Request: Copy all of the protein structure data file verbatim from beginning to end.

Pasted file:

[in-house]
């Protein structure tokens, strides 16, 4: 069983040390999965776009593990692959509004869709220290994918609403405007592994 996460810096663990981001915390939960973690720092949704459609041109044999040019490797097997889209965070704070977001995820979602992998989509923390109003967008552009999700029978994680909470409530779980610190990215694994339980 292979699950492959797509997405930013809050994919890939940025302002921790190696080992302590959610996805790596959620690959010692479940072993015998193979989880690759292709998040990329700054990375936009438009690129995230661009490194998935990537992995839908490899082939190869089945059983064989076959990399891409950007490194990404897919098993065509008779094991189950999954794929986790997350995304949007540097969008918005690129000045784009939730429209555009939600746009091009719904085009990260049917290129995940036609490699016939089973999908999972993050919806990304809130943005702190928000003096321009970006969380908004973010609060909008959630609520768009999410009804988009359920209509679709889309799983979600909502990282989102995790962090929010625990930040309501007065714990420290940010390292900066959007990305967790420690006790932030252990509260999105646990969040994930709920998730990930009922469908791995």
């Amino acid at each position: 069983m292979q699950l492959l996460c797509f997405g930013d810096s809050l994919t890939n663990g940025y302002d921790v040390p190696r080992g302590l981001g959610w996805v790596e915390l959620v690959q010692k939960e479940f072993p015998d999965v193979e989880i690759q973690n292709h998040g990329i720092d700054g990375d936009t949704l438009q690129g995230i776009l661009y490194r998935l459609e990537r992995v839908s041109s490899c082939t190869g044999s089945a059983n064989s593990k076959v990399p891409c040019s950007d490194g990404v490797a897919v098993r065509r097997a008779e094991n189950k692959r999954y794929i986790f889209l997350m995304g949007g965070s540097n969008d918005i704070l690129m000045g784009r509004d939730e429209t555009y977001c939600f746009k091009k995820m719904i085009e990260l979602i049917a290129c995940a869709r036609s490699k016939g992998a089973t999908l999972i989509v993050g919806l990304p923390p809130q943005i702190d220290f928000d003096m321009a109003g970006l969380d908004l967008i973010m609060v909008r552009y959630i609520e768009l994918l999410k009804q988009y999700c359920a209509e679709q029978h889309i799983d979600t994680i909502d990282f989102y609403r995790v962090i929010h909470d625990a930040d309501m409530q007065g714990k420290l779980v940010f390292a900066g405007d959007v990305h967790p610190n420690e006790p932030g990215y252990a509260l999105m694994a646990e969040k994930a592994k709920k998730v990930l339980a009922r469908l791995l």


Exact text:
[in-house]
């Protein structure tokens, strides 16, 4: 069983040390999965776009593990692959509004869709220290994918609403405007592994 996460810096663990981001915390939960973690720092949704459609041109044999040019490797097997889209965070704070977001995820979602992998989509923390109003967008552009999700029978994680909470409530779980610190990215694994339980 292979699950492959797509997405930013809050994919890939940025302002921790190696080992302590959610996805790596959620690959010692479940072993015998193979989880690759292709998040990329700054990375936009438009690129995230661009490194998935990537992995839908490899082939190869089945059983064989076959990399891409950007490194990404897919098993065509008779094991189950999954794929986790997350995304949007540097969008918005690129000045784009939730429209555009939600746009091009719904085009990260049917290129995940036609490699016939089973999908999972993050919806990304809130943005702190928000003096321009970006969380908004973010609060909008959630609520768009999410009804988009359920209509679709889309799983979600909502990282989102995790962090929010625990930040309501007065714990420290940010390292900066959007990305967790420690006790932030252990509260999105646990969040994930709920998730990930009922469908791995």
């Amino acid at each position: 069983m292979q699950l492959l996460c797509f997405g930013d810096s809050l994919t890939n663990g940025y302002d921790v040390p190696r080992g302590l981001g959610w996805v790596e915390l959620v690959q010692k939960e479940f072993p015998d999965v193979e989880i690759q973690n292709h998040g990329i720092d700054g990375d936009t949704l438009q690129g995230i776009l661009y490194r998935l459609e990537r992995v839908s041109s490899c082939t190869g044999s089945a059983n064989s593990k076959v990399p891409c040019s950007d490194g990404v490797a897919v098993r065509r097997a008779e094991n189950k692959r999954y794929i986790f889209l997350m995304g949007g965070s540097n969008d918005i704070l690129m000045g784009r509004d939730e429209t555009y977001c939600f746009k091009k995820m719904i085009e990260l979602i049917a290129c995940a869709r036609s490699k016939g992998a089973t999908l999972i989509v993050g919806l990304p923390p809130q943005i702190d220290f928000d003096m321009a109003g970006l969380d908004l967008i973010m609060v909008r552009y959630i609520e768009l994918l999410k009804q988009y999700c359920a209509e679709q029978h889309i799983d979600t994680i909502d990282f989102y609403r995790v962090i929010h909470d625990a930040d309501m409530q007065g714990k420290l779980v940010f390292a900066g405007d959007v990305h967790p610190n420690e006790p932030g990215y252990a509260l999105m694994a646990e969040k994930a592994k709920k998730v990930l339980a009922r469908l791995l």